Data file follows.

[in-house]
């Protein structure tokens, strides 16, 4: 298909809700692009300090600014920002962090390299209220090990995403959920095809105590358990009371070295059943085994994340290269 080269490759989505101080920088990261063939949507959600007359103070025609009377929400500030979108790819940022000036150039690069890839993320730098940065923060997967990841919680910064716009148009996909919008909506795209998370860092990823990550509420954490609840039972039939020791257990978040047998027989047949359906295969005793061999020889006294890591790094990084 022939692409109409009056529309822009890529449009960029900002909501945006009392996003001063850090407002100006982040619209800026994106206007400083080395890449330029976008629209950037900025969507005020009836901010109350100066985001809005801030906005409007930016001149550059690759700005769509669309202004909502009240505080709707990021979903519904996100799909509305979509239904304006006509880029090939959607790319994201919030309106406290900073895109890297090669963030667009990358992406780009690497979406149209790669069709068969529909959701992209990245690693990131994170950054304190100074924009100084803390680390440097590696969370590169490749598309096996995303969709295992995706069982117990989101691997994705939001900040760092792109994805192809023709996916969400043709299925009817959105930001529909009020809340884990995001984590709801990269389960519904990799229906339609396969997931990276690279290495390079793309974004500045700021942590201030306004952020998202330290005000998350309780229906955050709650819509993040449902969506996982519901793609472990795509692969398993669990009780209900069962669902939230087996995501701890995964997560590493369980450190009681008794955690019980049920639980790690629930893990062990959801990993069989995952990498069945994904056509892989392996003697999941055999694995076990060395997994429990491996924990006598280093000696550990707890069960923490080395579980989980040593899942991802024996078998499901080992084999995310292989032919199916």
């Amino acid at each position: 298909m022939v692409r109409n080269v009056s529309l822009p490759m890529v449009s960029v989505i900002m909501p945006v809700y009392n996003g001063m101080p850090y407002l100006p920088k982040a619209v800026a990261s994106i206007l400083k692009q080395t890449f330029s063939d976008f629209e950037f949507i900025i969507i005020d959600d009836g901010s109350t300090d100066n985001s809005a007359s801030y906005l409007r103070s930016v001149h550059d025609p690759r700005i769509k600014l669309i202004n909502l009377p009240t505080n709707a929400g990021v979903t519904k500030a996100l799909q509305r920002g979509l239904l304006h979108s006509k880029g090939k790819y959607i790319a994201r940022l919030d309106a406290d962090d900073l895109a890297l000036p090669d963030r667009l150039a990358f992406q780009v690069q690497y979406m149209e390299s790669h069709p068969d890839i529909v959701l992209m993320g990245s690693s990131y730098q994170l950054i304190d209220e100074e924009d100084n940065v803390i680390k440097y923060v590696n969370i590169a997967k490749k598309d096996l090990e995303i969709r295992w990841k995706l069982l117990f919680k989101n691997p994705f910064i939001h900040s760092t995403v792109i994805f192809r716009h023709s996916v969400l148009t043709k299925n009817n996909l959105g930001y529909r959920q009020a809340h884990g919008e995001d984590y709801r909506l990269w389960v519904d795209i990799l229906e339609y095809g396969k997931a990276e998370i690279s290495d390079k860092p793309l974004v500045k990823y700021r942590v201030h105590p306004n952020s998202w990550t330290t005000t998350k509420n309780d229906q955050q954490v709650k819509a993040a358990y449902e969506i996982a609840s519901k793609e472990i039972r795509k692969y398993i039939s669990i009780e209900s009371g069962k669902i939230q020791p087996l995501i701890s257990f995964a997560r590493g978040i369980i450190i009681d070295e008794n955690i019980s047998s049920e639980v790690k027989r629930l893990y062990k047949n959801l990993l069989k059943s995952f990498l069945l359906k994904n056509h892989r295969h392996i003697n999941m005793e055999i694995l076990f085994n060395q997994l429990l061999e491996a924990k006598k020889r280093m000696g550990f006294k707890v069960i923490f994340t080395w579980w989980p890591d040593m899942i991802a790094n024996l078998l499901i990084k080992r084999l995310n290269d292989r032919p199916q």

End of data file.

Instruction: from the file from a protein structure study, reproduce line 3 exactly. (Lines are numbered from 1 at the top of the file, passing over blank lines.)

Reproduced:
């Amino acid at each position: 298909m022939v692409r109409n080269v009056s529309l822009p490759m890529v449009s960029v989505i900002m909501p945006v809700y009392n996003g001063m101080p850090y407002l100006p920088k982040a619209v800026a990261s994106i206007l400083k692009q080395t890449f330029s063939d976008f629209e950037f949507i900025i969507i005020d959600d009836g901010s109350t300090d100066n985001s809005a007359s801030y906005l409007r103070s930016v001149h550059d025609p690759r700005i769509k600014l669309i202004n909502l009377p009240t505080n709707a929400g990021v979903t519904k500030a996100l799909q509305r920002g979509l239904l304006h979108s006509k880029g090939k790819y959607i790319a994201r940022l919030d309106a406290d962090d900073l895109a890297l000036p090669d963030r667009l150039a990358f992406q780009v690069q690497y979406m149209e390299s790669h069709p068969d890839i529909v959701l992209m993320g990245s690693s990131y730098q994170l950054i304190d209220e100074e924009d100084n940065v803390i680390k440097y923060v590696n969370i590169a997967k490749k598309d096996l090990e995303i969709r295992w990841k995706l069982l117990f919680k989101n691997p994705f910064i939001h900040s760092t995403v792109i994805f192809r716009h023709s996916v969400l148009t043709k299925n009817n996909l959105g930001y529909r959920q009020a809340h884990g919008e995001d984590y709801r909506l990269w389960v519904d795209i990799l229906e339609y095809g396969k997931a990276e998370i690279s290495d390079k860092p793309l974004v500045k990823y700021r942590v201030h105590p306004n952020s998202w990550t330290t005000t998350k509420n309780d229906q955050q954490v709650k819509a993040a358990y449902e969506i996982a609840s519901k793609e472990i039972r795509k692969y398993i039939s669990i009780e209900s009371g069962k669902i939230q020791p087996l995501i701890s257990f995964a997560r590493g978040i369980i450190i009681d070295e008794n955690i019980s047998s049920e639980v790690k027989r629930l893990y062990k047949n959801l990993l069989k059943s995952f990498l069945l359906k994904n056509h892989r295969h392996i003697n999941m005793e055999i694995l076990f085994n060395q997994l429990l061999e491996a924990k006598k020889r280093m000696g550990f006294k707890v069960i923490f994340t080395w579980w989980p890591d040593m899942i991802a790094n024996l078998l499901i990084k080992r084999l995310n290269d292989r032919p199916q």